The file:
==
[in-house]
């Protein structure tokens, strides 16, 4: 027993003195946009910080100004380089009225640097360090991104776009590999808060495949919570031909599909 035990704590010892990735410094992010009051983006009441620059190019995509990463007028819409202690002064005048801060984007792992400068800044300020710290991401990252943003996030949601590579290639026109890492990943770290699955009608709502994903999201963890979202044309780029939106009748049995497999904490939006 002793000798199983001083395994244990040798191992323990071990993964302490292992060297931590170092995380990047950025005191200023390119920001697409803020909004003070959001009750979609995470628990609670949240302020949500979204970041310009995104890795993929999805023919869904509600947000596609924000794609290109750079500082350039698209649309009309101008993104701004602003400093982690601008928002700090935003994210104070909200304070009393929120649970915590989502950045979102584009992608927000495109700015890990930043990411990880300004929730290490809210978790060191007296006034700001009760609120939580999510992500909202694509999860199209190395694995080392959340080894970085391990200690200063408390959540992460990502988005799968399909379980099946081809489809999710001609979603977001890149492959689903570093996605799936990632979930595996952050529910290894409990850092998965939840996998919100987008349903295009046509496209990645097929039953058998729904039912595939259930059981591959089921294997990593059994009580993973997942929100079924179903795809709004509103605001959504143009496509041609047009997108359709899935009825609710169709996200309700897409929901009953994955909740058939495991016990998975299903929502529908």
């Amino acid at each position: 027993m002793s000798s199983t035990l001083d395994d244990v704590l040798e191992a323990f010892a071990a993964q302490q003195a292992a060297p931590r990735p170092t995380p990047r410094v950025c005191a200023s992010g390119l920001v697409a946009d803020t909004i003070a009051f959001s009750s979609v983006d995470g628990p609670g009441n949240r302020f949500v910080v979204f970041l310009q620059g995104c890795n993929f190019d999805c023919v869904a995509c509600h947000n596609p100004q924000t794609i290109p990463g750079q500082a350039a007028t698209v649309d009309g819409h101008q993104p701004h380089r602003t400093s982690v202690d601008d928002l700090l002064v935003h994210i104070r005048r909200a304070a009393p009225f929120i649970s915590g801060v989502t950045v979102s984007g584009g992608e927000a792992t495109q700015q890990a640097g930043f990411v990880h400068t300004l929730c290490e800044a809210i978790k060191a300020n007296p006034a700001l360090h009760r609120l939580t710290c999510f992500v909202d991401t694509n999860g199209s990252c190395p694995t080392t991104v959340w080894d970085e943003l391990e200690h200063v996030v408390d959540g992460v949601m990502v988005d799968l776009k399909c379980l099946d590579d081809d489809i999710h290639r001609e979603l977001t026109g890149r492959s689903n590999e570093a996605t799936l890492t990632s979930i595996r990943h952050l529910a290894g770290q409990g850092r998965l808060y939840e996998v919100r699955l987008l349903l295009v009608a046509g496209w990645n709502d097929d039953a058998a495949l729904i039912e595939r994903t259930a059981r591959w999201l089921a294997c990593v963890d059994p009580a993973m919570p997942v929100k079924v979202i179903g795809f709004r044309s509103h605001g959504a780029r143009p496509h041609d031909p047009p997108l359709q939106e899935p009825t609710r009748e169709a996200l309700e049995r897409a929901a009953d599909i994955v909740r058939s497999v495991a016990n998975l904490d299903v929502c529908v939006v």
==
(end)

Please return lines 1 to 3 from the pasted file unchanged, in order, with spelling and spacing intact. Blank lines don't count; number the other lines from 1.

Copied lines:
[in-house]
């Protein structure tokens, strides 16, 4: 027993003195946009910080100004380089009225640097360090991104776009590999808060495949919570031909599909 035990704590010892990735410094992010009051983006009441620059190019995509990463007028819409202690002064005048801060984007792992400068800044300020710290991401990252943003996030949601590579290639026109890492990943770290699955009608709502994903999201963890979202044309780029939106009748049995497999904490939006 002793000798199983001083395994244990040798191992323990071990993964302490292992060297931590170092995380990047950025005191200023390119920001697409803020909004003070959001009750979609995470628990609670949240302020949500979204970041310009995104890795993929999805023919869904509600947000596609924000794609290109750079500082350039698209649309009309101008993104701004602003400093982690601008928002700090935003994210104070909200304070009393929120649970915590989502950045979102584009992608927000495109700015890990930043990411990880300004929730290490809210978790060191007296006034700001009760609120939580999510992500909202694509999860199209190395694995080392959340080894970085391990200690200063408390959540992460990502988005799968399909379980099946081809489809999710001609979603977001890149492959689903570093996605799936990632979930595996952050529910290894409990850092998965939840996998919100987008349903295009046509496209990645097929039953058998729904039912595939259930059981591959089921294997990593059994009580993973997942929100079924179903795809709004509103605001959504143009496509041609047009997108359709899935009825609710169709996200309700897409929901009953994955909740058939495991016990998975299903929502529908």
């Amino acid at each position: 027993m002793s000798s199983t035990l001083d395994d244990v704590l040798e191992a323990f010892a071990a993964q302490q003195a292992a060297p931590r990735p170092t995380p990047r410094v950025c005191a200023s992010g390119l920001v697409a946009d803020t909004i003070a009051f959001s009750s979609v983006d995470g628990p609670g009441n949240r302020f949500v910080v979204f970041l310009q620059g995104c890795n993929f190019d999805c023919v869904a995509c509600h947000n596609p100004q924000t794609i290109p990463g750079q500082a350039a007028t698209v649309d009309g819409h101008q993104p701004h380089r602003t400093s982690v202690d601008d928002l700090l002064v935003h994210i104070r005048r909200a304070a009393p009225f929120i649970s915590g801060v989502t950045v979102s984007g584009g992608e927000a792992t495109q700015q890990a640097g930043f990411v990880h400068t300004l929730c290490e800044a809210i978790k060191a300020n007296p006034a700001l360090h009760r609120l939580t710290c999510f992500v909202d991401t694509n999860g199209s990252c190395p694995t080392t991104v959340w080894d970085e943003l391990e200690h200063v996030v408390d959540g992460v949601m990502v988005d799968l776009k399909c379980l099946d590579d081809d489809i999710h290639r001609e979603l977001t026109g890149r492959s689903n590999e570093a996605t799936l890492t990632s979930i595996r990943h952050l529910a290894g770290q409990g850092r998965l808060y939840e996998v919100r699955l987008l349903l295009v009608a046509g496209w990645n709502d097929d039953a058998a495949l729904i039912e595939r994903t259930a059981r591959w999201l089921a294997c990593v963890d059994p009580a993973m919570p997942v929100k079924v979202i179903g795809f709004r044309s509103h605001g959504a780029r143009p496509h041609d031909p047009p997108l359709q939106e899935p009825t609710r009748e169709a996200l309700e049995r897409a929901a009953d599909i994955v909740r058939s497999v495991a016990n998975l904490d299903v929502c529908v939006v």